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Summary:

Our mobile devices are getting smarter, faster and mimicking the functionality of a full-fledged PC. As the top wireless chipmaker, Qualcomm has long been the “Intel inside” for mobile phones. But can it compete against a host of new processors with better graphics and more performance?

Our mobile devices are getting smarter, faster and are increasingly mimicking the functionality of a full-fledged PC. New capabilities such as multicore processors in phones and the ability to send HDMI video out mean that the brains inside our phones need more performance while they sip power. To that end, several chipmakers are coming to market with chipsets that combine multiple processors, high-end graphics cores and other design features to make truly killer end devices. As the top wireless chipmaker, Qualcomm has long been the “Intel inside” for mobile phones, but can it compete against a host of new processors with better graphics and more performance?

Qualcomm’s Snapdragon processor is the brains behind the Nexus One phone and will also star as the processor inside some small yet powerful computers called smartbooks, but rivals such as Texas Instruments, Nvidia and Marvell are gunning for those same design wins. And from a feature perspective, it looks like Qualcomm’s competitors may bring more to the party. Its current 1 GHz Snapdragon (a 1.5 GHz version with 1080p will be in later handsets) delivers 720p video, and has a 3-D graphics engine that’s less impressive than those from Marvell or Nvidia.

Yes, Qualcomm has won big so far. Nvidia launched an application processor at the 2008 Mobile World Congress, which was one sexy hunk of silicon. Later, it became the foundation of the Tegra chipset for mobile devices. After seeing what that could do, I predicted it would revolutionize computing and graphics consumption on the phone. So far, it’s in the Zune, but hasn’t taken off like I expected.

Last year Texas Instruments talked up its OMAP 4 chipset, which seemed to exceed Tegra in terms of graphics performance (1080p, supports up to a 20-megapixel camera, etc), and actually had me giddy with excitement. This year at MWC it launched with TI talking up the chip’s ability to enable gesture recognition on handsets. Also today Marvell, which has really made a big push into application processors for mobile devices in the last year or so, launched its own 1 GHz chip capable of delivering 1080p HD video and hosting real-time, graphic-intensive applications.

Not to be outdone, ST Ericsson, another top wireless chipmaker, announced at the MWC show a dual-core smartphone chip that can deliver 1.2 Ghz on each core. That’s about what my laptop offered five years ago, and seems like far more performance than any phone needs, until you take into consideration that the phone form factor is just one of many mobile connected form factors and that ST Ericsson has also created a chip for mobile devices that allows for HDMI out of the phone.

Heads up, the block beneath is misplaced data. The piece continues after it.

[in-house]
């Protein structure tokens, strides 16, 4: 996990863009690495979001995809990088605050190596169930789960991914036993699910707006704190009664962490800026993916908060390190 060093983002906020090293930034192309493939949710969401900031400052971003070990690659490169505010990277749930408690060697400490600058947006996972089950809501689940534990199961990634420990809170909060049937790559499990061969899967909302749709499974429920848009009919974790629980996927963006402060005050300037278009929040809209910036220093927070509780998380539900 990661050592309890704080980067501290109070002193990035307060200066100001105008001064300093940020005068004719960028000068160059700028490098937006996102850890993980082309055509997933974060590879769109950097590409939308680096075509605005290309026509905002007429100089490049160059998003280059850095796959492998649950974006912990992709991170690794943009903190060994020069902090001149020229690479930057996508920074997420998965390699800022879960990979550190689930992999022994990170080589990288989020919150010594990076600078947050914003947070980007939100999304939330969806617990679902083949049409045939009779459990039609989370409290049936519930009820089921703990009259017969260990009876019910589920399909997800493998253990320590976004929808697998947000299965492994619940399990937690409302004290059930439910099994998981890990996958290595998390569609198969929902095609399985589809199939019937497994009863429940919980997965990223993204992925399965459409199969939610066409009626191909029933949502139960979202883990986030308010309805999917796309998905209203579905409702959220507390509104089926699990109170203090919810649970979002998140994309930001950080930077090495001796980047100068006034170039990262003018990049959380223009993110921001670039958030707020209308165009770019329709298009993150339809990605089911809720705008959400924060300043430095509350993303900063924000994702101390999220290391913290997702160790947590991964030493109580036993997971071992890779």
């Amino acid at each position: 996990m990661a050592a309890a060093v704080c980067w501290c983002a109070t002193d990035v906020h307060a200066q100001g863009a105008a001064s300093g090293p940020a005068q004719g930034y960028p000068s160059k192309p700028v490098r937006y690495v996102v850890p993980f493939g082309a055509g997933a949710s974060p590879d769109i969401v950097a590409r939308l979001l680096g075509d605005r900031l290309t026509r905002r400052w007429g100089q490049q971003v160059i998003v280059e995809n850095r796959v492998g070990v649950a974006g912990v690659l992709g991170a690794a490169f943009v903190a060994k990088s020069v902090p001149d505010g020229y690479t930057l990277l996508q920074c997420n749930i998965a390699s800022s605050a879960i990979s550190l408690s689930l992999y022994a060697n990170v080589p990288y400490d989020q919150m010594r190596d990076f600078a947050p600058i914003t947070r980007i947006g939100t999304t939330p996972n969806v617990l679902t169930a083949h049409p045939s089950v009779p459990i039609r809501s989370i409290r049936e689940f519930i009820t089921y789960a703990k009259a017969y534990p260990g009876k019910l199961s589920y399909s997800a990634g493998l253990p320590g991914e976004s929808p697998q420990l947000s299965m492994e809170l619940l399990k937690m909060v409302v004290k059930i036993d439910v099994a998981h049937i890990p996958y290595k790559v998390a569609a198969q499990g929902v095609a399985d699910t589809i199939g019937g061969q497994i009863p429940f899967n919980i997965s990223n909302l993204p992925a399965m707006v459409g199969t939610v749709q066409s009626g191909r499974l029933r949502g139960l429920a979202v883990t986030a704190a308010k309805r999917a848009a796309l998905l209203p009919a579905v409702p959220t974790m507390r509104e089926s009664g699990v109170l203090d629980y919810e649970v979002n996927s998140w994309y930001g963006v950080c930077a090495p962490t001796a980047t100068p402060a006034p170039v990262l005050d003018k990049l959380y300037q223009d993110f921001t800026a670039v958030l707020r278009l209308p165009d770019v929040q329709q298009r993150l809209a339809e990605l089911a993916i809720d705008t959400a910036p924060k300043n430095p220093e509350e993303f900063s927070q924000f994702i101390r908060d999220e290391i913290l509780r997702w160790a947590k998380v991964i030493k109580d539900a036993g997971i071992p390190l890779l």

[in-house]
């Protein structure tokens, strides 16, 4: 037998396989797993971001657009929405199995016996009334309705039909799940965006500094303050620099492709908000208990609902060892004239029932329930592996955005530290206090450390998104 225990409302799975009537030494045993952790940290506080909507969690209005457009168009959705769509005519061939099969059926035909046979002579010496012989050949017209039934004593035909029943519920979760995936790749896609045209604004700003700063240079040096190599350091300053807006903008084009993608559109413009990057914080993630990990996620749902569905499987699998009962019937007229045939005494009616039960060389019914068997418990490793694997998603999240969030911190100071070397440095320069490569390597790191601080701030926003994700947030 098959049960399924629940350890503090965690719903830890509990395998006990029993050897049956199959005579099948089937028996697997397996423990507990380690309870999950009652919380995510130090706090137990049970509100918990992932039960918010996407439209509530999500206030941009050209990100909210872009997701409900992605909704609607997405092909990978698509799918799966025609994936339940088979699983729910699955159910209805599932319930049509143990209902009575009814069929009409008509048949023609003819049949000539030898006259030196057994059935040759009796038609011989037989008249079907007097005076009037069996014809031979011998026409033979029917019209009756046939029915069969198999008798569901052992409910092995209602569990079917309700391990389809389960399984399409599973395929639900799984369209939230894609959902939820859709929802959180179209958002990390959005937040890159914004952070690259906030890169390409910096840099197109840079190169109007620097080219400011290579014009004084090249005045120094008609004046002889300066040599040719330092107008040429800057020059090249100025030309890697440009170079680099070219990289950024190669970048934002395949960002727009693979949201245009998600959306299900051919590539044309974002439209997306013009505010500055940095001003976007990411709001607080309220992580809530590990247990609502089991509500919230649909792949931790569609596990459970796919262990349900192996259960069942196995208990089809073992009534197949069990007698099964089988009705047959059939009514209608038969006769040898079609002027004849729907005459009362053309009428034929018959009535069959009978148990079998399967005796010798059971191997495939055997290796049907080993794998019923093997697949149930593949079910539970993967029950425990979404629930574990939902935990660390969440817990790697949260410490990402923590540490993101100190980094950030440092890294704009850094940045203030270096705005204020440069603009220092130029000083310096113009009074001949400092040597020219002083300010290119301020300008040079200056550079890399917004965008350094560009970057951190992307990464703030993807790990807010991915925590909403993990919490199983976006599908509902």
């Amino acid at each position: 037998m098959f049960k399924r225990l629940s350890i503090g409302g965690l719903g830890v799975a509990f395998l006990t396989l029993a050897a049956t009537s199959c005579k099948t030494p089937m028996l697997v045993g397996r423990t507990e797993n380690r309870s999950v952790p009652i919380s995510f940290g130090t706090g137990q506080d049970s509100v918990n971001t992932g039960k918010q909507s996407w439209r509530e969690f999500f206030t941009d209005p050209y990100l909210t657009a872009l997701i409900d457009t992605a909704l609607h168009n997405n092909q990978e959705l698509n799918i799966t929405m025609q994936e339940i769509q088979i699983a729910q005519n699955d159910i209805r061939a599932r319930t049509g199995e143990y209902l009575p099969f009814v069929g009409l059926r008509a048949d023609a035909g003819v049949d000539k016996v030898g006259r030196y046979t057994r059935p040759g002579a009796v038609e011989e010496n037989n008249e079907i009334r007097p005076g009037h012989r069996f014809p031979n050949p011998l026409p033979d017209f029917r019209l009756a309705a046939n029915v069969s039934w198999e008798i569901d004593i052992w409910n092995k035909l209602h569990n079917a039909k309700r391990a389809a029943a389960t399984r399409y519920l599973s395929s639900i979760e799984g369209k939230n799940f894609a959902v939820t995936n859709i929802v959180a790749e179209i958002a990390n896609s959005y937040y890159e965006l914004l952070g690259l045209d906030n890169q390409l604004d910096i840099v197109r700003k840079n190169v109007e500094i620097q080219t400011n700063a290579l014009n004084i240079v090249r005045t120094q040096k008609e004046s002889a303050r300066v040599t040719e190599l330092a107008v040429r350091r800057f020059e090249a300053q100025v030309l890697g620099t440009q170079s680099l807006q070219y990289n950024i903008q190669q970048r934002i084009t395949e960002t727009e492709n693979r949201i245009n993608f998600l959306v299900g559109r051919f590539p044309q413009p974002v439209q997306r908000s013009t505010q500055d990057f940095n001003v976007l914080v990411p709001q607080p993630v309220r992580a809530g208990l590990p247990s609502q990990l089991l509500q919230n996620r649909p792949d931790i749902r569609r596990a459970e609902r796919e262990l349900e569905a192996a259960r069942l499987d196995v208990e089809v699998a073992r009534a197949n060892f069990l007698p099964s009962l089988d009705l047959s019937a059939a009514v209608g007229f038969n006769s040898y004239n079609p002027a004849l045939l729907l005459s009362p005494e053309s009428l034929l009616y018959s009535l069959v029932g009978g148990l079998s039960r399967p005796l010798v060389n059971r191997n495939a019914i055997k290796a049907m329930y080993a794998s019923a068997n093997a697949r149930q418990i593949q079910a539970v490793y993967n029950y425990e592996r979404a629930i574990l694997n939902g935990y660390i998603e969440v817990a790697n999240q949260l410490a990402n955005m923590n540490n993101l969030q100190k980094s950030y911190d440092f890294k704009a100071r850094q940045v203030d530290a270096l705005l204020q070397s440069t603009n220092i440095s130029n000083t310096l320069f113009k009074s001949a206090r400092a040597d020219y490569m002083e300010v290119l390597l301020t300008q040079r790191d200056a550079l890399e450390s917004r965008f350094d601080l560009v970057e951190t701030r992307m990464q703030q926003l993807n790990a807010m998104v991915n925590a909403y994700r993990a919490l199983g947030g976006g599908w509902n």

We predicted such a port in our phone of the not-too-distant-future, but ST Ericsson has the silicon to make it happen. That means with an HDMI cable your phone becomes a DVD player for any content downloaded from the web. One hopes that online stores can get their act together when it comes to selling HD versions of video on mobile devices.

But the question still remains, in a world offering silicon that enables HDMI content to be stored and processed on a handset, or gesture recognition thanks to a high-end camera and a powerful processors, can Qualcomm compete? For the last two years I’ve waited for Qualcomm to be dethroned, but I’m still waiting. Maybe 2010 is the year.

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  1. As smartphones become computers?
    No — the smartphone is the computer!
    @brianshall

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  2. All those chips are based on ARMH chip design and technologies. Their SIMD and efficiency makes them appealing as is the possibility of easily licensing the intellectual property.

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  3. I’m waiting for a Tegra 2 Android smartphone. I don’t think there will be anything launche this year as good in terms of graphics and performance.

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  4. Why do you wish for Qualcomm to fail?

    I am sure qualcomm will be coming with their own versions of dual core chips and 20Megapixel cameras.

    Nvidia had the chip in 2008 – it’s 2010 now, why aren’t there any of their products in the market?

    I am sure there is something that qualcomm provides as an advantage to manufacturers that others cant – and probably that’s why manufacturers go with qcom.

    comments?

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  5. Tegra is inside every Zune HD, Qualcomm is one industry player, the has vast IP including 3G stuff, I agree they should be dethroned for a while :p @mitodna

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  6. yes… I forgot that Tegra is in Zune HD…. remind me again how many Zune HD’s have been sold? 1 or 2 dozens?? :)

    Do you have a Zune HD?

    Qualcomm is a great technology company and has IP becuase they have invested heavily in R&D to invent that IP. I think they deserve to reap the benefits of their investment.

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  7. [...] Can Qualcomm Compete As Smartphones Become Computers? [...]

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